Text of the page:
Archive for the ‘Uncategorized’ Category

Recently our paper on the The phylogenetic position of Lepidopygopsis typus (Teleostei: Cyprinidae), a monotypic freshwater fish endemic to the Western Ghats of India has been published. This is an important work and a significant contribution to the Ichthyology of the Indian Peninsula, since it clears a longstanding misconception.

First of all, let me say that the species Lepidopygopsis typus a monotypic freshwater fish endemic to the Periyar Tiger Reserve (PTR) forests, is a relative of the Mahseers, and allied large barbs distributed in India, Pakistan, Afghanistan, Iran, Nepal and several North African regions.

It was until now confused to be a species within the “schizothoracinae”, which comprise the hill trouts or the mountain barbells of the Himalayas. The “disjunct distribution” has baffled ichthyologists and biogeographers at the same time.


Now we show that it is just a case of a “false disjunct” which arose due to improper systematic position of the species.

Here, using phylogenetic hypothesis testing, and using both mitochondrial DNA and nuclear DNA phylogenies we solve the puzzle. All are welcome to read the paper and comment on it. If the readers need a full text of the paper please feel free to mail me or one of my co-authors who will happily share it with you for non-profit/research purposes.



NEELESH DAHANUKAR, SIBY PHILIP, K. KRISHNAKUMAR, ANVAR ALI & RAJEEV RAGHAVAN, 2013. The phylogenetic position of Lepidopygopsis typus (Teleostei: Cyprinidae), a monotypic freshwater fish endemic to the Western Ghats of India, Zootaxa 3700 (1): 113–139.


A recent publication.

Rajeev Raghavan, Siby Philip, Neelesh Dahanukar, Anvar Ali, 2013. Freshwater biodiversity of India: a response to Sarkar et al. (2013). Reviews in Fish Biology and Fisheries, DOI 10.1007/s11160-013-9315-9.

A new catfish belonging to sisoridae – Pseudolaguvia lapillicola –  is described by Britz, Anvar and Raghavan. (link to the paper will be added here at a later stage).

This species was found along with Pangio ammophilaat Kumaradhara in southern Karnataka and was collected during their January-February 2012 explorations. As we know the eel-loach was “sand-loving” (hence the name), this species was found nearby (the sand) in the gravels – hence named lapillicolalapilli”=gravel andcolere“= dwell (or incola = resident, incolere = dwell [in]).

This species is yet another biogeographic puzzle. The relatives of this species, save one – Pseudolaguvia austrina, are all found in the North Eastern Indian region and in Myanmar (base of himalayas). In other words only one relative of this new species is found in the peninsular Indian region P. austrina from Bharathapuzha more southwards from Kumaradhara.

It is interesting that a similarly coloured (yellow brown background coloured) Glyptothorax  fish was found together (co-inhabiting or “co-incola” 🙂 ) at the same location, which looked like a Glyptothorax madraspatanum. It is also interesting that Pseudolaguvia austrina from Bharathapuzha was found to co-inhabit with Glyptothorax anamalensis (Anvar Ali personal comm.). Remember that Glyptothorax and Pseudolaguvia both belong to Sisoridae (Family) and these genera are found living together at least in more than one location (according to the authors, it smells fishy!!!!).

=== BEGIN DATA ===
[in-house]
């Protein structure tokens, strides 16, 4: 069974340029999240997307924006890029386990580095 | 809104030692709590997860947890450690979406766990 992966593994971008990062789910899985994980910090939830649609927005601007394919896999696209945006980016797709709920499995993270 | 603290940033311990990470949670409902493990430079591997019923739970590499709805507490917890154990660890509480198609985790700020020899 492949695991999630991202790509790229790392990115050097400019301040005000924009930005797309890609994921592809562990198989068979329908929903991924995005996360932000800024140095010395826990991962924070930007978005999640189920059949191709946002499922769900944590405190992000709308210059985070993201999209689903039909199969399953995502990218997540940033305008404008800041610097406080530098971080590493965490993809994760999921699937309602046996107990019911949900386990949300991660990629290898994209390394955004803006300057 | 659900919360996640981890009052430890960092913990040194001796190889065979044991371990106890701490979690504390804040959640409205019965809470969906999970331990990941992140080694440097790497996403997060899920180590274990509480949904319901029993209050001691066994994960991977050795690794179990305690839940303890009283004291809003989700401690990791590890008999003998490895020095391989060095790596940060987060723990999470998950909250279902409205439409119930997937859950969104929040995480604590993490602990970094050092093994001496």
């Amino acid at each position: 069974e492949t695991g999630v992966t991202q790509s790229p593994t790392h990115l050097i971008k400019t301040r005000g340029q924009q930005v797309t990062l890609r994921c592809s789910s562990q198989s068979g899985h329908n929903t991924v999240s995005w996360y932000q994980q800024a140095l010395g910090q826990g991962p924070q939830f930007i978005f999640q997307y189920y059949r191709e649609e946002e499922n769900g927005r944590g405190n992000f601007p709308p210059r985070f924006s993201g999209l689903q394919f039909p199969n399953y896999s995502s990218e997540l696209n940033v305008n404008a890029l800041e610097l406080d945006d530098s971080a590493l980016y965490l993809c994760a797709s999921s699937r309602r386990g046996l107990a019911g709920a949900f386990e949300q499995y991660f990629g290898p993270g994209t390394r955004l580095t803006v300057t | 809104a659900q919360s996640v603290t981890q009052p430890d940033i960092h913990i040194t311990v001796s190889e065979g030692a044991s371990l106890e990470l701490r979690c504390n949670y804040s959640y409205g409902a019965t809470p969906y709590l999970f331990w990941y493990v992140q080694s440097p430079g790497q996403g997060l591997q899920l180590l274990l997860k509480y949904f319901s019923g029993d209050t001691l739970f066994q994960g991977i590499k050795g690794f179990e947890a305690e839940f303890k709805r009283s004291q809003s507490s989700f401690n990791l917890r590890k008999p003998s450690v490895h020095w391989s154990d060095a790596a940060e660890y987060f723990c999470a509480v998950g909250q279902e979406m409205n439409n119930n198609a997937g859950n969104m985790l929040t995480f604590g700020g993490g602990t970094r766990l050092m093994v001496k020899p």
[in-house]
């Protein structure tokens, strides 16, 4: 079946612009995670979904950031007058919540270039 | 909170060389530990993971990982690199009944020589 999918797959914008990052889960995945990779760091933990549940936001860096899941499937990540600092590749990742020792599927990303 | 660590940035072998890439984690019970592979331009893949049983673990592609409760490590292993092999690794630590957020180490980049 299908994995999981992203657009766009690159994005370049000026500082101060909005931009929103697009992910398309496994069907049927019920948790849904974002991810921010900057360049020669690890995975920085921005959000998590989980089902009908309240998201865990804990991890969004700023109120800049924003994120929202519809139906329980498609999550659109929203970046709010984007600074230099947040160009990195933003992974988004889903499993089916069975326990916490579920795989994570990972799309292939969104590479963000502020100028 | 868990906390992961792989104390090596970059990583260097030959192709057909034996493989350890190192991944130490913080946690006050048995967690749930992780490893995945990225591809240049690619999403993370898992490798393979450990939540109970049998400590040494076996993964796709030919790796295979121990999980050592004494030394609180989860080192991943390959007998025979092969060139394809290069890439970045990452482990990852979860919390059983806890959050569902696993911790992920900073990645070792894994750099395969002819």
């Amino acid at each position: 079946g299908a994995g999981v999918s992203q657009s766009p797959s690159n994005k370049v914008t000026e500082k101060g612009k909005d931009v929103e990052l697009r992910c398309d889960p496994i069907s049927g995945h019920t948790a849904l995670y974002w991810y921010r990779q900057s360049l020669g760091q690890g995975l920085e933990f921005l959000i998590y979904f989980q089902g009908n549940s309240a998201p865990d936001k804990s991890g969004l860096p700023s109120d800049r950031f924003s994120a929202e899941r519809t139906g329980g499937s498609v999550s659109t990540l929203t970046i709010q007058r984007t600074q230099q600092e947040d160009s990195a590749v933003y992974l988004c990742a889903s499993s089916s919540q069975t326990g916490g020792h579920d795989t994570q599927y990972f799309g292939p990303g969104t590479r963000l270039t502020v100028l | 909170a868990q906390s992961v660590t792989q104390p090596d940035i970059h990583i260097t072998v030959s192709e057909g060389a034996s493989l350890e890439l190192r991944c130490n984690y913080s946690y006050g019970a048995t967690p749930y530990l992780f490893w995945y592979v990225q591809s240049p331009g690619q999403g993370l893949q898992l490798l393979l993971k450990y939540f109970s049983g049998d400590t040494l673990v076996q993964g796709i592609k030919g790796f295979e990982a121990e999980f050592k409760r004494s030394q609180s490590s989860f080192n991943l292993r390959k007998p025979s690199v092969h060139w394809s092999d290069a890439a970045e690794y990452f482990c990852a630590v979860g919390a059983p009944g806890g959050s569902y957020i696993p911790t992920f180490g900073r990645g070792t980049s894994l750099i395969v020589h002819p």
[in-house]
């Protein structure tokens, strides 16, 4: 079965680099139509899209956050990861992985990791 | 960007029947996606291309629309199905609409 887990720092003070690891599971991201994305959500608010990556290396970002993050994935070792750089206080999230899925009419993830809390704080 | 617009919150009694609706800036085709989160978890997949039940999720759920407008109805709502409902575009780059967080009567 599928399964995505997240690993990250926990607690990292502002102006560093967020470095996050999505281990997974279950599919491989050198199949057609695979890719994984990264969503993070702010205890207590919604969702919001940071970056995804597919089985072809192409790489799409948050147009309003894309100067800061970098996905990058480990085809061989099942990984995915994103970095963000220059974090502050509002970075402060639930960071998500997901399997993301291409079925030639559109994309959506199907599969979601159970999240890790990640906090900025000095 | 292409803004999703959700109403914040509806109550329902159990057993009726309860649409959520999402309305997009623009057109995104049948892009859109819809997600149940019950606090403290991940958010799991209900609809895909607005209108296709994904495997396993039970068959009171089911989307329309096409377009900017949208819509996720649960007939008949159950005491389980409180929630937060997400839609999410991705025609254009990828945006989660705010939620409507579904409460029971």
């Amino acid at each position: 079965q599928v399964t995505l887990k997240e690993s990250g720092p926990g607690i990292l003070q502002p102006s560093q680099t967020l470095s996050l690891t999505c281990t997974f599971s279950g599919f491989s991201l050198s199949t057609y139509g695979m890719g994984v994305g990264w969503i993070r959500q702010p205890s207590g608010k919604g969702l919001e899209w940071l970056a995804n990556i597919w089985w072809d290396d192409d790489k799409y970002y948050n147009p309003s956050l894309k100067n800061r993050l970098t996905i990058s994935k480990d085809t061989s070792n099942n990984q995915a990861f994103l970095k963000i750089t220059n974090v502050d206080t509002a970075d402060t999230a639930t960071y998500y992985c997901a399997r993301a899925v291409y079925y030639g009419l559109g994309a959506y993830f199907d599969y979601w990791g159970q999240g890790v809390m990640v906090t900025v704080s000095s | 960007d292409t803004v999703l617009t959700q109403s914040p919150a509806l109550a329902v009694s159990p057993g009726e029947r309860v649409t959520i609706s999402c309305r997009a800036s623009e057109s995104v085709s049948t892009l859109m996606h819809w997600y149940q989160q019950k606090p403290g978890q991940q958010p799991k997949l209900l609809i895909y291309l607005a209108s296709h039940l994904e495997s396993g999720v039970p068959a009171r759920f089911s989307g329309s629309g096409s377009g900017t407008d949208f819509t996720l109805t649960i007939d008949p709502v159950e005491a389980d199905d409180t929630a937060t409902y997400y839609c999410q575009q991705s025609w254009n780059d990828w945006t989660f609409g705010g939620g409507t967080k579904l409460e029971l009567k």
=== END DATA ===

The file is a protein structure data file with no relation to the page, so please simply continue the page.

What was the adaptive trajectory that these similar looking (and sized) fishes took to co-exist in a similar habitat,  lot of work (for the authors) to follow up with.

Biogeographic Puzzle?

These same set of authors have found two other species recently, Pangio ammophila which has all its closest relatives in the South East Asian Region, and Dario urops  which has all its relatives in North Eastern (NE) India, Myanmar and South East (SE) Asia.

This has been a hot topic of research during the past, not only these – but many other species like Lepidopygopsis typus (relatives in Himalayas and Central Asia), Pterocryptis wynaadensis (relatives in NE India, China etc.), which show this kind of distribution are known – albeit rare. For a better treatment on this subject (discontinuous distribution) readers are advised to read the paper available in this link.

Till recently it was thought to be a rarity to find a species with its congener’s in distant places like NE India (through) SE Asia. But, nowadays we hear it a lot, Dario, Pangio, Pseudolaguvia etc. from the Western Ghats. What does this say?

The species mentioned here (and also listed in the above links) have common ancestry. That means Pangio’s  form WG and SE Asia have a common ancestry, Dario from WG and Dario’s and Badises from SEAsia have a common ancestry, Pseudolaguvia from WG and NE India and SE Asia have a common ancestry. So again – what does it say?

All these regions (geographical regions) have a common ancestry.  Easily said but not well understood.

These zoological explorations are thus shedding light on different aspects of the formation of a region and formation of the biodiversity seen there. We need more such explorations and studies to understand this remarkable evolutionary process. Evolution of the continents, evolution of the taxa and the dispersal and distribution of organisms.

Another thing to be noted here is that more and more cases of discontinuous distribution (of species) are found “now” simply because – people explore nature more (than in the past) – for example these guys found because they looked, more such examples and species may be there “unknown” in the WG and more people are needed to study nature!!


Britz, R., Ali, A. & R. Raghavan. (2013). Pseudolaguvia lapillicola, a new species of catfish from Peninsular India (Teleostei: Sisoridae). Ichthyological Exploration of Freshwaters, 23: 289-295.

NB: [competing interests] I assisted the authors in their field work.